Despite repeated punishment Cody, six years old, continued to steal food items and hide it in his bedroom closet saying it was for him and his brother.


1.   Map the roles the players are playing on the relational spectrum.

2.   If the parents are responsible for teaching boundaries, what are the chosen punishments communicating?

3.   What does that produce?

4.   What message are the children receiving about their value?

5.   Knowing what we know about how relationships function, how should it have been handled?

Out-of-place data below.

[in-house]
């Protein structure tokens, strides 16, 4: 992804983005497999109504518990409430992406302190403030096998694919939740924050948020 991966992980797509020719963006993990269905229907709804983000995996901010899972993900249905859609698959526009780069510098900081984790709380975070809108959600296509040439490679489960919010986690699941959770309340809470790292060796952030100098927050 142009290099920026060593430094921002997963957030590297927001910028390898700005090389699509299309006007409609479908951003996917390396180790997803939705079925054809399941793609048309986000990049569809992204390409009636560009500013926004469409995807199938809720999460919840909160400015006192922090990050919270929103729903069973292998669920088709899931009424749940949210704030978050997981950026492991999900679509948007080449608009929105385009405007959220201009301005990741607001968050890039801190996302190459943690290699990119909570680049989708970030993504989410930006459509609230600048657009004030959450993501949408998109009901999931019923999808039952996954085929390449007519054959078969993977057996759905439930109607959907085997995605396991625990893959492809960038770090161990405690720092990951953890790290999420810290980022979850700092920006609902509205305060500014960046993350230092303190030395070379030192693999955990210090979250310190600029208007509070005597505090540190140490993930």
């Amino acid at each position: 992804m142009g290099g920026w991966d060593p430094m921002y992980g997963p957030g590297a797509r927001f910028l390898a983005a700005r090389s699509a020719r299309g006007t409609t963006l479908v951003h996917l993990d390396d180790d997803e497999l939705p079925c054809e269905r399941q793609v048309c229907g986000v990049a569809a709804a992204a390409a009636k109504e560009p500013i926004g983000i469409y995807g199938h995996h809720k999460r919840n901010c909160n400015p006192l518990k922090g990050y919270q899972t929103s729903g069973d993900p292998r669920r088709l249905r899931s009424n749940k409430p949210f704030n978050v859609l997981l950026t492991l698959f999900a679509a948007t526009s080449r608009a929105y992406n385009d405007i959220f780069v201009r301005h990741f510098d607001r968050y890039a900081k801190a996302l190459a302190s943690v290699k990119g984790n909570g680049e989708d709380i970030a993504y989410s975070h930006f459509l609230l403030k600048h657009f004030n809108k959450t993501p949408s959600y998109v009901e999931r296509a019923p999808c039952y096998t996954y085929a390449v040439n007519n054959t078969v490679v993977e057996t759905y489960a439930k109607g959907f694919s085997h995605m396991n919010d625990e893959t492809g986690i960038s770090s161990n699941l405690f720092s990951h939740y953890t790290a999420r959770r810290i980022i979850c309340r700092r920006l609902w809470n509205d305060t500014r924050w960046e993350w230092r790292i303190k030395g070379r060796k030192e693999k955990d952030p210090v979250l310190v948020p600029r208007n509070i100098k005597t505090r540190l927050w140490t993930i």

ANSWERS: 1. In the orphanage, conditions were such that the boys were forced into survival / coping zone on the self-compromising side of the relational spectrum. In their new home, they continue to be pushed into the survival / coping position as a result of the punishments. Cody’s actions are in the green zone with his brother. He wants to provide and protect his brother from going hungry again. 2. The punishments, as is, were simply ensuring the boys remain in the survival and coping side of the spectrum because the boys had not been taught the boundaries to begin with. They were simply doing what they know, not intending to test boundaries. In Cody’s world, hunger was a bigger threat than being punished. Essentially fear and control is being communicated. A language of power and control that the boys already know. Love is not being communicated here at all. (love meets needs – Cody has a need to be reassured that the food will not disappear). His actions are being motivated by fear. A very real fear in this world, not by intentional disobedience. 3. This produces boys that will continue to function relationally in the red-zone, either on the self compromising side or on the dominant physical violence side of the relational spectrum. 4. That relationships are about power, control, fear and punishment and that they need to earn their love. Their worth depends on love being earned. Their value is not important. 5. It would have been helpful for the parents to address the fear. The need for reassurance that the food would not run out, not punish the boys for something Cody has been taught – that food can run out. I personally would have packed the closet full of non-perishable items, until Cody could see that the kitchen was not going to run out of food. He is only a boy who has learned that food can run out and is trying to protect himself and his brother from experiencing that again. The first response is often to view the change in economic position, wealthy country, access to opportunity, etc. as being the most important which leads to assumptions about well-being. The emotional well-being of the boys, however, did not improve with their adoption.